Wow those are lovely, love the owls and the patinas on them. Lizards are an added bonus not seen often.
    TIF likes this.
  8. zumbly

    zumbly Ha'ina 'ia mai ana ka puana

    Big fan of these coins. And I don't have one yet, so I'm very jealous.

    You know those lizards are going to get eaten, right?
    TIF likes this.
  9. Pishpash

    Pishpash Well-Known Member

    I got the gorgon, and you can just make out the lizard if you look hard
    [​IMG] [​IMG]

    Sicily, Kamarina
    Coin: Bronze Uncia
    -Head of gorgoneion facing.
    KAMA - Owl standing right, head facing, grasping lizard; one dot (mark of value) in exergue.
    Mint: Kamarina (425-405 BC)
    Wt./Size/Axis: 1.19g / 13mm / -
    References: Calciati 13
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  10. AncientJoe

    AncientJoe Well-Known Member

    Great lizards! :) Here's my favorite lizard on a somewhat scarce Republican denarius:

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  11. Okidoki

    Okidoki Well-Known Member

    hi Tif,

    very nice write-up, thank you.
    excellent coins here.

    TIF likes this.
  12. dougsmit

    dougsmit Member

    My favorite lizard is the coin type showing Apollo Sauroktonos and is relatively common from Nicopolis but is not always easy to find with a clear lizard. This one is from Geta. Note that the coins do not require cross supports as did the marble copies so probably look more like the original bronze than what we have in the Louve.

    The young Apollo is doing as boys where anoles live are wont to do and grabbing a lizard from a tree. There are also coins showing him darting the lizard but the original of Praxiteles that survived only in Roman copies showed the hand method. Sauroktonos means 'lizard slayer'.

    [​IMG] [​IMG]
  13. TIF

    TIF Always learning.

    Very nice! That is indeed a very clear lizard-- I haven't found a better one of the type but am trying :).
  14. stevex6

    stevex6 Random Mayhem

    Wow TIF, I'm super jealous of those sweet 5th century BC lizard-coins ... they're both awesome!!


    Oh, and the rest of the gang also has some great lizard-additions (all of them are wish-list contenders)

    I know I have at least one lizard-example ...

    MACEDON Eion, AR Trihemiobol?
    500-480 BC
    Goose & Lizard (incuse square)

    Macedon Eion a.jpg Macedon Eion b.jpg

    ... I'll go check and see if I have others

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  15. TIF

    TIF Always learning.

    I have an Eion but would like an upgrade.

    MACEDON, Eion
    460-400 BCE
    AR Trihemiobol; 0.74g, 12mm
    Obv: goose standing right, head reverted; lizard above
    Rev: quadripartite incuse square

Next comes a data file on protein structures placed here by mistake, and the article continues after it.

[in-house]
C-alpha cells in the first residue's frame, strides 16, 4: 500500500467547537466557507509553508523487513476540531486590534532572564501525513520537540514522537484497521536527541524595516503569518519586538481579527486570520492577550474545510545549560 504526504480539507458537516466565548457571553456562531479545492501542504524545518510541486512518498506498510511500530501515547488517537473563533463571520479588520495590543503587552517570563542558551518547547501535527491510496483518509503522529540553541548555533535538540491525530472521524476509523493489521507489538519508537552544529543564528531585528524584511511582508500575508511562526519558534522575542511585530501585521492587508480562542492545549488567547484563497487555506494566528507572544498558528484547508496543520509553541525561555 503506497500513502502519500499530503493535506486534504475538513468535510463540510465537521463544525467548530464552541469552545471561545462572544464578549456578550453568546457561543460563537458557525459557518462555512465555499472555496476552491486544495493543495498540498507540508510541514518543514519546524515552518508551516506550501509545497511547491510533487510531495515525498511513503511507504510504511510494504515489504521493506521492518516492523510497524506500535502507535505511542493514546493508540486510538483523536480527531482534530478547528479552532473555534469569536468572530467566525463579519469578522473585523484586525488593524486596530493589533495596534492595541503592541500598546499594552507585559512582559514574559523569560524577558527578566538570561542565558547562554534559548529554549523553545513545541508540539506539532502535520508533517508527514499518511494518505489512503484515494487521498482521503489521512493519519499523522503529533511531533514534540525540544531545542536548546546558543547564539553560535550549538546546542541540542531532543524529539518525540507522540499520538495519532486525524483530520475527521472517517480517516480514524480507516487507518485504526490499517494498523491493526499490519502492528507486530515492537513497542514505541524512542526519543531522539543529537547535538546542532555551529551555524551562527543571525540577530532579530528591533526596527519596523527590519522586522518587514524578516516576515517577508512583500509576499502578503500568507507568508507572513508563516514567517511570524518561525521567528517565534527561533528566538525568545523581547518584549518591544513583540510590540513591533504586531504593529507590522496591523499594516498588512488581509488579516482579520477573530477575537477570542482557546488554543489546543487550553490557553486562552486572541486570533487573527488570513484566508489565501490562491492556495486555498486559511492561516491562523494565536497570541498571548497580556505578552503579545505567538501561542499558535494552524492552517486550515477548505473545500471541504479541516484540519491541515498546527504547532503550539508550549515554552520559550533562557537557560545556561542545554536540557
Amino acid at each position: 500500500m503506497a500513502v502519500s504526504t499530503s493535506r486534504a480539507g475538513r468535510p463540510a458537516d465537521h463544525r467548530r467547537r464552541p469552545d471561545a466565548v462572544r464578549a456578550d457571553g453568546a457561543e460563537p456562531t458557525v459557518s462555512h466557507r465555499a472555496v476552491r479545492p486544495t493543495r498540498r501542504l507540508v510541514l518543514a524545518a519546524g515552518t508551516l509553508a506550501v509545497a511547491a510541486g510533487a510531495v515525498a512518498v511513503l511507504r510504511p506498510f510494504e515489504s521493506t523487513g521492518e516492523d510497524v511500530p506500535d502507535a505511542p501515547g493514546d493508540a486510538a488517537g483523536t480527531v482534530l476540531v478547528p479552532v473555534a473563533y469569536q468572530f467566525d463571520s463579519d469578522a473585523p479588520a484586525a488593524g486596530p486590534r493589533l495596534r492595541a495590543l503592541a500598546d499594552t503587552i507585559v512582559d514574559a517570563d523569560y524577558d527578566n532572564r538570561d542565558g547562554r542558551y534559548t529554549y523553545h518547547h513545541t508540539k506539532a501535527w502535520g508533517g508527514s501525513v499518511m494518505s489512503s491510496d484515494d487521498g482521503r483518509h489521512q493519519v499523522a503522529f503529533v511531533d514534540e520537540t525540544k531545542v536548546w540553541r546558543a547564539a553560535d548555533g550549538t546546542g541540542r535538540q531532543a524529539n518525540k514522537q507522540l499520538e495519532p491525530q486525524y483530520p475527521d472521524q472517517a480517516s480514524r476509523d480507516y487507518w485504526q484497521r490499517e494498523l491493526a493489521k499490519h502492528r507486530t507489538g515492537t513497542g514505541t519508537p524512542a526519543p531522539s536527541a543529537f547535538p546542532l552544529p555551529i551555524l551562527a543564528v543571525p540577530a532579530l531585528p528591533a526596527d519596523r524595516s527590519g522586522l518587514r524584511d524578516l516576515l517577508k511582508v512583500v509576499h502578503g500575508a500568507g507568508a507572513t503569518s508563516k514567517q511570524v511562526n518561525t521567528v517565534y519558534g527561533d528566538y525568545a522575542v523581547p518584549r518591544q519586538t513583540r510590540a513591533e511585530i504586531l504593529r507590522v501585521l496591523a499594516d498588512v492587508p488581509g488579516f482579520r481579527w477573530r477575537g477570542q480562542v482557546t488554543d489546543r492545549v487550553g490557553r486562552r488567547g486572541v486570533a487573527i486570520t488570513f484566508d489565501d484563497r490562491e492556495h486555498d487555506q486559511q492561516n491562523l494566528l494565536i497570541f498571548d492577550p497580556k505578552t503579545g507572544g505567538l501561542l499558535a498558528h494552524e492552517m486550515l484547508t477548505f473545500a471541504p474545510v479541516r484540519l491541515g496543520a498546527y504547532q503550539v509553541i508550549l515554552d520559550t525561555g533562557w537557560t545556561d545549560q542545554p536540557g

Ref: Cf. SNG ANS 287.
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  16. stevex6

    stevex6 Random Mayhem

    Sweet coin, my Eion-lizard-sister!!

    Funny, for I originally had my coin's date as 460-400 BC as well, until I sent it to Sear's ranch (I usually replace the seller's info with my good buddy Dave's info)


    ... I keep both dates in my coin-records
    TIF likes this.
  17. Mikey Zee

    Mikey Zee Delenda Est Carthago

    Love ALL the posts !!!

    Once again, Tif has me green with envy----wonderful coins in every way!!
    TIF likes this.
  18. stevex6

    stevex6 Random Mayhem

    Oh, and I'm very sorry to hear about the disappearance of Dishy (we all loved the feel-good tale of the Princess and the Anole ... yah, unfortunately there are far too many feel-bad tales regarding princesses and A-holes, so your version was very refreshing)

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  19. John Anthony

    John Anthony Ultracrepidarian Supporter

    The Kamarina tetrantes (thanks Doug) are wonderful types, and yours look fantastic, TIF! A word of caution though: keep a close eye on them for BD. Maybe it's just me, but I've had more trouble with BD from Sicilian issues than any other. Watch the edges in particular, where the patina can sometimes flake off and expose the raw bronze.
  20. zumbly

    zumbly Ha'ina 'ia mai ana ka puana

    Hmmm, can one assume that the plural form of hexas is therefore hexantes?
  21. TIF

    TIF Always learning.

    Thanks for the warning, JA. I've recently stepped up my monitoring.

    Based on the seller's images, I thought the patina might be flaking off the edge of the first coin but it is not, it's just a different-colored but hard patina. I've taken to rinsing all bronze coins in acetone and treating with Verdicare as extra insurance, plus I keep them in a sealed box with desiccant.

    I only have a a few Sicilian bronzes but will remember to keep a closer eye on those, thanks.

    I recently had some bronze disease appear on a Vima Takto which was acquired at the ANA show last summer. There were no signs of it at the time of purchase but clearly at some point in recent history the coin had been stripped of almost all patina, which we know can be an invitation to BD.